Karim is also wrong. Here, he is upholding an old school limited view of Marxist politics that sees itself as the homogenizing trump card of all other politics. When he says something to the effect of, “If you pay a man well enough, the entire household is happier. He does not feel emasculated, and he will not hit his wife,” I cringe.
Karim sees me cringe. And then Karim is looking at me like I am a white woman.
But I am not a white woman.
And yet, I possess whiteness here. I can feel it creeping over me in this very living room. I feel my body hot not with anger, but with illegibility.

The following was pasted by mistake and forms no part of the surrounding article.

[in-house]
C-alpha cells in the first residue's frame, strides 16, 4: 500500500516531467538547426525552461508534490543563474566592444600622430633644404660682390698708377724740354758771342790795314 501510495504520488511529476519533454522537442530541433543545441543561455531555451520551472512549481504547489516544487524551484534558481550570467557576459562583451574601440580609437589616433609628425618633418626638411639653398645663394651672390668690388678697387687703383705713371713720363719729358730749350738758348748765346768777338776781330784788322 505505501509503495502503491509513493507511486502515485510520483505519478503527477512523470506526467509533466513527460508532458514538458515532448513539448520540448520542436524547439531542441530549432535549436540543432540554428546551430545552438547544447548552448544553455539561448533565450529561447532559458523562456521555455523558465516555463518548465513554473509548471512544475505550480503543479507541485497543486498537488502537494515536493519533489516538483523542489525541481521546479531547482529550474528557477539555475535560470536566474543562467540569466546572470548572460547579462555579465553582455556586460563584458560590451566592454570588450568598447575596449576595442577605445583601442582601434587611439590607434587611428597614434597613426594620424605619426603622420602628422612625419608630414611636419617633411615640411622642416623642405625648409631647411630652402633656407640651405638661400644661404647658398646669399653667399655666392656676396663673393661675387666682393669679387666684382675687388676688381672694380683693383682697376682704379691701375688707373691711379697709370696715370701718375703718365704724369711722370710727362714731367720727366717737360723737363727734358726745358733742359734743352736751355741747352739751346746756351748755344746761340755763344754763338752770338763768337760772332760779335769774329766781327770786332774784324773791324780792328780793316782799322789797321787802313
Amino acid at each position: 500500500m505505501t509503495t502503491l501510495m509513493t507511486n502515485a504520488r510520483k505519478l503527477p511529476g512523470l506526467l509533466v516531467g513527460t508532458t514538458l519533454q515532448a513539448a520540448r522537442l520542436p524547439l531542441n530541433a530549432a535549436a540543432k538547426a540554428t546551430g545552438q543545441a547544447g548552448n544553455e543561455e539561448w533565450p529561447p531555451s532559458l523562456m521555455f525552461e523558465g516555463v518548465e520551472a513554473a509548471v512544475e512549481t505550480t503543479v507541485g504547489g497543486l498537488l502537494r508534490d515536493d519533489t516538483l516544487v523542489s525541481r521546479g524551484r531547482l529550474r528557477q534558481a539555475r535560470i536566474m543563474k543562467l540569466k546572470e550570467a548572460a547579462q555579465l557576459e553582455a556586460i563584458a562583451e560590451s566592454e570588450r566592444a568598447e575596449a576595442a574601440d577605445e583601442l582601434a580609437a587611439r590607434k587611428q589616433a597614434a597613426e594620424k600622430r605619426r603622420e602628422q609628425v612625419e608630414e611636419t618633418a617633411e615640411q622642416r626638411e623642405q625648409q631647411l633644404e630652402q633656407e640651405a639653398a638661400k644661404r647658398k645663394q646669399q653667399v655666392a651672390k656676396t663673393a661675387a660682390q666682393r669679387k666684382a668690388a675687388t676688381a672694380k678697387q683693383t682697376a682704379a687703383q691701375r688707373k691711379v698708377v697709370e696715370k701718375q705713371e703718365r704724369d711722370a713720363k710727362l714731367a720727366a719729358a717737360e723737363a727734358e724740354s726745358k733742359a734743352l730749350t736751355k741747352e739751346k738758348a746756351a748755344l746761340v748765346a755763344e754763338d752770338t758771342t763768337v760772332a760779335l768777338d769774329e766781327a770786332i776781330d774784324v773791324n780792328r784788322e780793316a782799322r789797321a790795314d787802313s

You are Indian, but you must explain your Portuguese last name, your parents’ British accents, your parents’ Swahili tongue and Hindi ignorance, your white as fuck first name given to you by your parents who liked a character in the TV show, the Thornbirds.
You are Indian, but your mother is third generation Tanzanian, your father grew up in Tanga and never visited India until he was in his 40s.
You are Indian, but no, you are really Goan.
You are Goan, but someone once told you that this means you are white Indian, but black Portuguese.
You are not Portuguese, but your grandmother only spoke Portuguese and Konkani. She refused to speak English or Swahili.
You are not Portuguese, but your aunts and uncles are all named Zelia, Maria, Luis, Teresa, Evaristo, Aloysius, Zerina, Basila.
You are not. You are not. You are. You are.
In this room, you are white because your partner is white.